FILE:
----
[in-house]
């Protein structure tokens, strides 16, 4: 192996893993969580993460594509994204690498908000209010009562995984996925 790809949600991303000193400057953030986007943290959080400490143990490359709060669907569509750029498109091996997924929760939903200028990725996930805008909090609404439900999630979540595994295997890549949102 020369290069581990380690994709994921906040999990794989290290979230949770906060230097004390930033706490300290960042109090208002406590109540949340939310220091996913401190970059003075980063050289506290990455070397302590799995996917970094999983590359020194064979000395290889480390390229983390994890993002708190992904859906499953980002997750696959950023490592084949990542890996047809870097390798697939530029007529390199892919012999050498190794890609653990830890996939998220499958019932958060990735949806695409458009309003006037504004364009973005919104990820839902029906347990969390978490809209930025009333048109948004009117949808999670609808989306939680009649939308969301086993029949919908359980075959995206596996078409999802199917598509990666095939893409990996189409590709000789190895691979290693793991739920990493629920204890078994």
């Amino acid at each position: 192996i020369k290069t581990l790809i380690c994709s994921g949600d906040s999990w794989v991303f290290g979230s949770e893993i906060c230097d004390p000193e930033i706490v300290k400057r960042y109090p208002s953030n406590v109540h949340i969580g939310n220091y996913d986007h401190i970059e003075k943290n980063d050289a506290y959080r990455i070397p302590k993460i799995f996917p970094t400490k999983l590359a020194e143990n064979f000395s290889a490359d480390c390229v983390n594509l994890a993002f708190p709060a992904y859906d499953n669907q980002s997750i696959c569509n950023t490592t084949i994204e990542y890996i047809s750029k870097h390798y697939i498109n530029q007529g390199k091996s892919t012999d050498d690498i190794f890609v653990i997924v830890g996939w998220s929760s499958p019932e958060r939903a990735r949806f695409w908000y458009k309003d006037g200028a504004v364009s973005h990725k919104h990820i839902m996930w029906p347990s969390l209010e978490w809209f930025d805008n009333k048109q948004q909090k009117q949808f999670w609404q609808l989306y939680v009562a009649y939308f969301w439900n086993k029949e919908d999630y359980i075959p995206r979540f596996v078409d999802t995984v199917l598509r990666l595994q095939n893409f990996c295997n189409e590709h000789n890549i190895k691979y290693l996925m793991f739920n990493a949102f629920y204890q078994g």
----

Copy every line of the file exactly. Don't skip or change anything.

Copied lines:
[in-house]
């Protein structure tokens, strides 16, 4: 192996893993969580993460594509994204690498908000209010009562995984996925 790809949600991303000193400057953030986007943290959080400490143990490359709060669907569509750029498109091996997924929760939903200028990725996930805008909090609404439900999630979540595994295997890549949102 020369290069581990380690994709994921906040999990794989290290979230949770906060230097004390930033706490300290960042109090208002406590109540949340939310220091996913401190970059003075980063050289506290990455070397302590799995996917970094999983590359020194064979000395290889480390390229983390994890993002708190992904859906499953980002997750696959950023490592084949990542890996047809870097390798697939530029007529390199892919012999050498190794890609653990830890996939998220499958019932958060990735949806695409458009309003006037504004364009973005919104990820839902029906347990969390978490809209930025009333048109948004009117949808999670609808989306939680009649939308969301086993029949919908359980075959995206596996078409999802199917598509990666095939893409990996189409590709000789190895691979290693793991739920990493629920204890078994």
């Amino acid at each position: 192996i020369k290069t581990l790809i380690c994709s994921g949600d906040s999990w794989v991303f290290g979230s949770e893993i906060c230097d004390p000193e930033i706490v300290k400057r960042y109090p208002s953030n406590v109540h949340i969580g939310n220091y996913d986007h401190i970059e003075k943290n980063d050289a506290y959080r990455i070397p302590k993460i799995f996917p970094t400490k999983l590359a020194e143990n064979f000395s290889a490359d480390c390229v983390n594509l994890a993002f708190p709060a992904y859906d499953n669907q980002s997750i696959c569509n950023t490592t084949i994204e990542y890996i047809s750029k870097h390798y697939i498109n530029q007529g390199k091996s892919t012999d050498d690498i190794f890609v653990i997924v830890g996939w998220s929760s499958p019932e958060r939903a990735r949806f695409w908000y458009k309003d006037g200028a504004v364009s973005h990725k919104h990820i839902m996930w029906p347990s969390l209010e978490w809209f930025d805008n009333k048109q948004q909090k009117q949808f999670w609404q609808l989306y939680v009562a009649y939308f969301w439900n086993k029949e919908d999630y359980i075959p995206r979540f596996v078409d999802t995984v199917l598509r990666l595994q095939n893409f990996c295997n189409e590709h000789n890549i190895k691979y290693l996925m793991f739920n990493a949102f629920y204890q078994g």